NEW ZEALAND – A new Chinese bidder could reveal its plans for the Crafar dairy farms as soon as today, reports the New Zealand Herald.
It is understood industrial conglomerate Shanghai Pengxin will file its application with the Overseas Investment Office this week.
The company, which says it has more than $3 billion invested in property, mining and agriculture around the world, will face tougher rules than Natural Dairy, the Chinese company whose bid for the farms was turned down by the Government at the end of last year.
The two brothers who founded Shanghai Pengxin, Jiang Zhaobai and Jiang Lei, are understood to have been born into poverty, but have made enough money through property development in Shanghai to put them in the top 50 of China’s wealthiest billionaires.
Their private company does not have a long history in the dairy industry, but has a sheep-breeding operation in China.
It has also invested in soybean and corn growing in Bolivia, and has agricultural interests in Argentina and Cambodia.
Spokesman Cedric Allan said yesterday the company was not yet seeking further investments in New Zealand “but it would be fair to say they would be open to any opportunities that may arise”.
Rules which came into effect in January after a public outcry over the sale of rural land to overseas interests, are intended to make it tougher for foreigners to control the entire rural supply chain, from farm to factory.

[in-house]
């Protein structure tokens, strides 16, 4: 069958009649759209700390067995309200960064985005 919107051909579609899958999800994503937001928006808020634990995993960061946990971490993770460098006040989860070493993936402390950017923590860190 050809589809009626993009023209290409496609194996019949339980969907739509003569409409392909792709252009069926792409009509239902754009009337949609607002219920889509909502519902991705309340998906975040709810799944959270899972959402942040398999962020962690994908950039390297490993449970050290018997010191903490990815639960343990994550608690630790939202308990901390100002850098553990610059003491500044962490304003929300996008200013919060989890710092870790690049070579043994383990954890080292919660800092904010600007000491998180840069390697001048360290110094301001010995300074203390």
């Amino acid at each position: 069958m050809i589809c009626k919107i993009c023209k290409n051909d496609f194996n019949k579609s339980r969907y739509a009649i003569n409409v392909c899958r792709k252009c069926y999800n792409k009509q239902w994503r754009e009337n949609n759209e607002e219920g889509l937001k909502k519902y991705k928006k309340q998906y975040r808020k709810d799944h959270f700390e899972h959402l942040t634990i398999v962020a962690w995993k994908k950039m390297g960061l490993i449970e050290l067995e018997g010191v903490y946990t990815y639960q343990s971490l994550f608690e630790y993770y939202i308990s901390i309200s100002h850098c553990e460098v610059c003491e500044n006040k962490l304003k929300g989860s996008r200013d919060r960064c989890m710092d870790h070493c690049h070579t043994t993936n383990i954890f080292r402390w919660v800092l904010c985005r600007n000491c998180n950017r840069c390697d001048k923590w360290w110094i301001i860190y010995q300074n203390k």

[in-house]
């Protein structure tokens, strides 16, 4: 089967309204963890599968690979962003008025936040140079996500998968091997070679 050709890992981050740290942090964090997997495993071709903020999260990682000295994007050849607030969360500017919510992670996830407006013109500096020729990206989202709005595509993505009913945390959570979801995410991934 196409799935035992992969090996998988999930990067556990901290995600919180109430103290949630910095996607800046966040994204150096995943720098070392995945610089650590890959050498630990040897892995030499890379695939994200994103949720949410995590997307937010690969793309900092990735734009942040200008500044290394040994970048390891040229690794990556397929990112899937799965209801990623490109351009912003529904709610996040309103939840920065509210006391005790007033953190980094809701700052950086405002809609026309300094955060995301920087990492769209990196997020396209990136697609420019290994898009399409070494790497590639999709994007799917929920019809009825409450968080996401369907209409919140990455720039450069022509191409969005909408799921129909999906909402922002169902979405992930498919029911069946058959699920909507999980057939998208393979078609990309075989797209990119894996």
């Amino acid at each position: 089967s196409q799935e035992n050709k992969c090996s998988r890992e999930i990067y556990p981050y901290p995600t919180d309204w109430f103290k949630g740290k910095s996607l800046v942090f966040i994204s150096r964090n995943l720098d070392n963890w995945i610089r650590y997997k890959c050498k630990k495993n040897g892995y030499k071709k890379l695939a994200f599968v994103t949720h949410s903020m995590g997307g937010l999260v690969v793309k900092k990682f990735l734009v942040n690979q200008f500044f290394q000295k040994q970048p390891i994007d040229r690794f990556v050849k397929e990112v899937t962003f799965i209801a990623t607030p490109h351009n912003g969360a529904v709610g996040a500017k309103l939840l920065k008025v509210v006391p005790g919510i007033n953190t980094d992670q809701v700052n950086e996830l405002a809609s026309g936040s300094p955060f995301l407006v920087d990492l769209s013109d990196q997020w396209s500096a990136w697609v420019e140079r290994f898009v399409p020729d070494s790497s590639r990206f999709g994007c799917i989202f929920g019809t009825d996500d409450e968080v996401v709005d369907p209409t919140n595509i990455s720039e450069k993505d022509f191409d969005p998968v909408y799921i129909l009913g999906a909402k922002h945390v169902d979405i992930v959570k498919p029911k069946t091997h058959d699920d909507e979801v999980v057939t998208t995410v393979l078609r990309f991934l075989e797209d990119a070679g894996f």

Anything that threatens New Zealand’s “economic interests” will be frowned on.
But investors will be able to argue “mitigating factors”, by showing they will allow New Zealanders “to oversee or participate in” any such investment.
The Overseas Investment Office rejected Natural Dairy’s bid to buy 16 Crafar farms last year, saying some of its backers did not meet “good character” requirements.
It also refused to give the company retrospective approval for another four farms it had already bought from the Crafar family.
The decision was endorsed by the Government, which had the final say.
But Natural Dairy has not yet surrendered the four farms, and has told its shareholders it is determined to set up a substantial dairy operation in New Zealand.
It is also not ruling out putting in another bid for the other 16 farms.
The OIO has not yet decided whether it will ask the courts to intervene.
A spokesman for the office said yesterday it was seeking legal advice before deciding what to do next.
Save the Farms spokesman Tony Bouchier said the group was opposed to any overseas investors.
“There is a credible offer here from Landcorp for that land, and we don’t understand why they don’t take it. These investors bring nothing to the table except money.”
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